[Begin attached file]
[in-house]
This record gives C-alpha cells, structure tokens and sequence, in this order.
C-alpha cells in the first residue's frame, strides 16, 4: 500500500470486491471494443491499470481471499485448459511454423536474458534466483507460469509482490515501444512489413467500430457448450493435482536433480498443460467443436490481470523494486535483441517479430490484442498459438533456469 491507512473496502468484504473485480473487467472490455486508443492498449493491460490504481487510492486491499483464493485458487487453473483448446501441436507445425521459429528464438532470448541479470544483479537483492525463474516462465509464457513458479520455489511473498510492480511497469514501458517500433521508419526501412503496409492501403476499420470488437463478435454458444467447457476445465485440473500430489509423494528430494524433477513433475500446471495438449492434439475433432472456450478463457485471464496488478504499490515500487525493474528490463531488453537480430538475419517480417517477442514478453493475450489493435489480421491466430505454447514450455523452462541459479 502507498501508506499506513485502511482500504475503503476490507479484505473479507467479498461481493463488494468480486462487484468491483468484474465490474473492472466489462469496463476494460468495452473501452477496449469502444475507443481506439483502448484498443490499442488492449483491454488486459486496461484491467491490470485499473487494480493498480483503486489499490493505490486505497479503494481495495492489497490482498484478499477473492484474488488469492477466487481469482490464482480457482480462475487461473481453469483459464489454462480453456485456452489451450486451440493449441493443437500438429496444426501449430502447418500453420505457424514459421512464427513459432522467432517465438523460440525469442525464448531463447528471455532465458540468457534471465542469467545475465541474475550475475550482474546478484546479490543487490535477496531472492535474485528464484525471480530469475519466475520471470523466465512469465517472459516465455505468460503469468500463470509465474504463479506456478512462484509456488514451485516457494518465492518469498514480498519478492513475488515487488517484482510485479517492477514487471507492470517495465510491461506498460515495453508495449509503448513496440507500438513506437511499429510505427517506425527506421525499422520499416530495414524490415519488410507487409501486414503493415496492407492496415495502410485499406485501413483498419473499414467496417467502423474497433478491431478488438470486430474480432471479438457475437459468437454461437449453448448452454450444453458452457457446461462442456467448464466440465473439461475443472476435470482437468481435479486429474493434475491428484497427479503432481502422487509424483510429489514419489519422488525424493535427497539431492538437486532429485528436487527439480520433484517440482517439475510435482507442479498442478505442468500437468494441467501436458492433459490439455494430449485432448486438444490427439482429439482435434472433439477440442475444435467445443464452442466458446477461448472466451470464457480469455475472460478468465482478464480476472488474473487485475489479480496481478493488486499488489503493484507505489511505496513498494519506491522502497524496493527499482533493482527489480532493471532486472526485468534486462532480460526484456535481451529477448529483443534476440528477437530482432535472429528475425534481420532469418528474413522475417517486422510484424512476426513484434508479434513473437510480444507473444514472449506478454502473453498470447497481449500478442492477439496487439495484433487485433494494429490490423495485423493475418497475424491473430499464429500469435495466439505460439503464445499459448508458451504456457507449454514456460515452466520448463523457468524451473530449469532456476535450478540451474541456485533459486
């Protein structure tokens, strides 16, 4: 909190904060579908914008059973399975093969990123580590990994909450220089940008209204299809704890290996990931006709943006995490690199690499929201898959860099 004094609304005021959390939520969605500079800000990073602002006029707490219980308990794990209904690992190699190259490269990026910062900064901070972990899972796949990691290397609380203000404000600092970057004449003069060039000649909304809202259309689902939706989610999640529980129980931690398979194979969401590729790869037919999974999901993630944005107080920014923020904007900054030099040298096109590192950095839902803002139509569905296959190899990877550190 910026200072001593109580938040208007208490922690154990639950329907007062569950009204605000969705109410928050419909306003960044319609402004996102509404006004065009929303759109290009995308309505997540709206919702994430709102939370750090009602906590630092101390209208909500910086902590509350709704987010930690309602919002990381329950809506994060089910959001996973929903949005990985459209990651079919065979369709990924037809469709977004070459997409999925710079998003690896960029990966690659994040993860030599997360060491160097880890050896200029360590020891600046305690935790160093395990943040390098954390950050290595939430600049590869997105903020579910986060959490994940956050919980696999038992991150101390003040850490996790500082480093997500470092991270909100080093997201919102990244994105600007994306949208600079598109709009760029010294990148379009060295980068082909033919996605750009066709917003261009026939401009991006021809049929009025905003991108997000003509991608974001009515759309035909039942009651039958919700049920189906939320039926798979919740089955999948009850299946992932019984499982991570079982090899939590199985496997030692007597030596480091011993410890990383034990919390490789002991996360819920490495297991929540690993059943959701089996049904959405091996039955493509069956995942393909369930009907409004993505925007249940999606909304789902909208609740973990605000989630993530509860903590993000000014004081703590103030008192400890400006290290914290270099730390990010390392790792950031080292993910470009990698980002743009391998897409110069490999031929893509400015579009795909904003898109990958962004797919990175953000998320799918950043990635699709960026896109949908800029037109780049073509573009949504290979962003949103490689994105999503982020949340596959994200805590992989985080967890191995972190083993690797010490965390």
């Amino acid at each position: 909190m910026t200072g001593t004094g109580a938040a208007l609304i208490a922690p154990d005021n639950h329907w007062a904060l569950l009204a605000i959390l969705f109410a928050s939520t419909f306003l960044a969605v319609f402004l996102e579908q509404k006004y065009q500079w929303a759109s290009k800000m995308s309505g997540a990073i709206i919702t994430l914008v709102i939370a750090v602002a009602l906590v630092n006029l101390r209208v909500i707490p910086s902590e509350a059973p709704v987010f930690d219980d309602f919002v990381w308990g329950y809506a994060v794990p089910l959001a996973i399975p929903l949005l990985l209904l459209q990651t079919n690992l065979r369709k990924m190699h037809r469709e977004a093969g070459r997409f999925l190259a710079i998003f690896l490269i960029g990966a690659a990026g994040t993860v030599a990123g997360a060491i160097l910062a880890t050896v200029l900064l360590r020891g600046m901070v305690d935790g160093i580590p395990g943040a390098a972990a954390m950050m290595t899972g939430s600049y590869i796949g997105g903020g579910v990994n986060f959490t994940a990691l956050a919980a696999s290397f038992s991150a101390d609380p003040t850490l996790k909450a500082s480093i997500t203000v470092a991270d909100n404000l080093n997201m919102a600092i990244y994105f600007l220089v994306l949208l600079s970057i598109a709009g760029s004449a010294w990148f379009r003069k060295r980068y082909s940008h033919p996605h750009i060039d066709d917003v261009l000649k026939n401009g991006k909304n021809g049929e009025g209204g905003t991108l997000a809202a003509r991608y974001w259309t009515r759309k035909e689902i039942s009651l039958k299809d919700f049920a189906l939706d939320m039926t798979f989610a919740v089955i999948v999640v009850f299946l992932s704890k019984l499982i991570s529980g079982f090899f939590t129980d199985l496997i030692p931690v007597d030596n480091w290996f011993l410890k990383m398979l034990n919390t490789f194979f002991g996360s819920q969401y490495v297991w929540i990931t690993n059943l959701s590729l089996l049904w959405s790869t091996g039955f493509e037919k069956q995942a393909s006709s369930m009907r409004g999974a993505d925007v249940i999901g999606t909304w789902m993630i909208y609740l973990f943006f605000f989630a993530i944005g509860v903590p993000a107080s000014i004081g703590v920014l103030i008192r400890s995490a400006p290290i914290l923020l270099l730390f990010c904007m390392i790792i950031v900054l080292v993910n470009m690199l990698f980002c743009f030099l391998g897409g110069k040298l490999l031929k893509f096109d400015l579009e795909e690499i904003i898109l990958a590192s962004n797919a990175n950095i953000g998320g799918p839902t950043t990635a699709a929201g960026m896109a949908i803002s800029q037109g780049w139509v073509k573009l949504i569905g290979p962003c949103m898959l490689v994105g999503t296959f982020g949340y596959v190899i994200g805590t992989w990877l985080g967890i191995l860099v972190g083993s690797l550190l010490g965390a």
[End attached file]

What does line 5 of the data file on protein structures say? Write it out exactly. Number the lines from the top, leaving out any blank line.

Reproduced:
């Amino acid at each position: 909190m910026t200072g001593t004094g109580a938040a208007l609304i208490a922690p154990d005021n639950h329907w007062a904060l569950l009204a605000i959390l969705f109410a928050s939520t419909f306003l960044a969605v319609f402004l996102e579908q509404k006004y065009q500079w929303a759109s290009k800000m995308s309505g997540a990073i709206i919702t994430l914008v709102i939370a750090v602002a009602l906590v630092n006029l101390r209208v909500i707490p910086s902590e509350a059973p709704v987010f930690d219980d309602f919002v990381w308990g329950y809506a994060v794990p089910l959001a996973i399975p929903l949005l990985l209904l459209q990651t079919n690992l065979r369709k990924m190699h037809r469709e977004a093969g070459r997409f999925l190259a710079i998003f690896l490269i960029g990966a690659a990026g994040t993860v030599a990123g997360a060491i160097l910062a880890t050896v200029l900064l360590r020891g600046m901070v305690d935790g160093i580590p395990g943040a390098a972990a954390m950050m290595t899972g939430s600049y590869i796949g997105g903020g579910v990994n986060f959490t994940a990691l956050a919980a696999s290397f038992s991150a101390d609380p003040t850490l996790k909450a500082s480093i997500t203000v470092a991270d909100n404000l080093n997201m919102a600092i990244y994105f600007l220089v994306l949208l600079s970057i598109a709009g760029s004449a010294w990148f379009r003069k060295r980068y082909s940008h033919p996605h750009i060039d066709d917003v261009l000649k026939n401009g991006k909304n021809g049929e009025g209204g905003t991108l997000a809202a003509r991608y974001w259309t009515r759309k035909e689902i039942s009651l039958k299809d919700f049920a189906l939706d939320m039926t798979f989610a919740v089955i999948v999640v009850f299946l992932s704890k019984l499982i991570s529980g079982f090899f939590t129980d199985l496997i030692p931690v007597d030596n480091w290996f011993l410890k990383m398979l034990n919390t490789f194979f002991g996360s819920q969401y490495v297991w929540i990931t690993n059943l959701s590729l089996l049904w959405s790869t091996g039955f493509e037919k069956q995942a393909s006709s369930m009907r409004g999974a993505d925007v249940i999901g999606t909304w789902m993630i909208y609740l973990f943006f605000f989630a993530i944005g509860v903590p993000a107080s000014i004081g703590v920014l103030i008192r400890s995490a400006p290290i914290l923020l270099l730390f990010c904007m390392i790792i950031v900054l080292v993910n470009m690199l990698f980002c743009f030099l391998g897409g110069k040298l490999l031929k893509f096109d400015l579009e795909e690499i904003i898109l990958a590192s962004n797919a990175n950095i953000g998320g799918p839902t950043t990635a699709a929201g960026m896109a949908i803002s800029q037109g780049w139509v073509k573009l949504i569905g290979p962003c949103m898959l490689v994105g999503t296959f982020g949340y596959v190899i994200g805590t992989w990877l985080g967890i191995l860099v972190g083993s690797l550190l010490g965390a």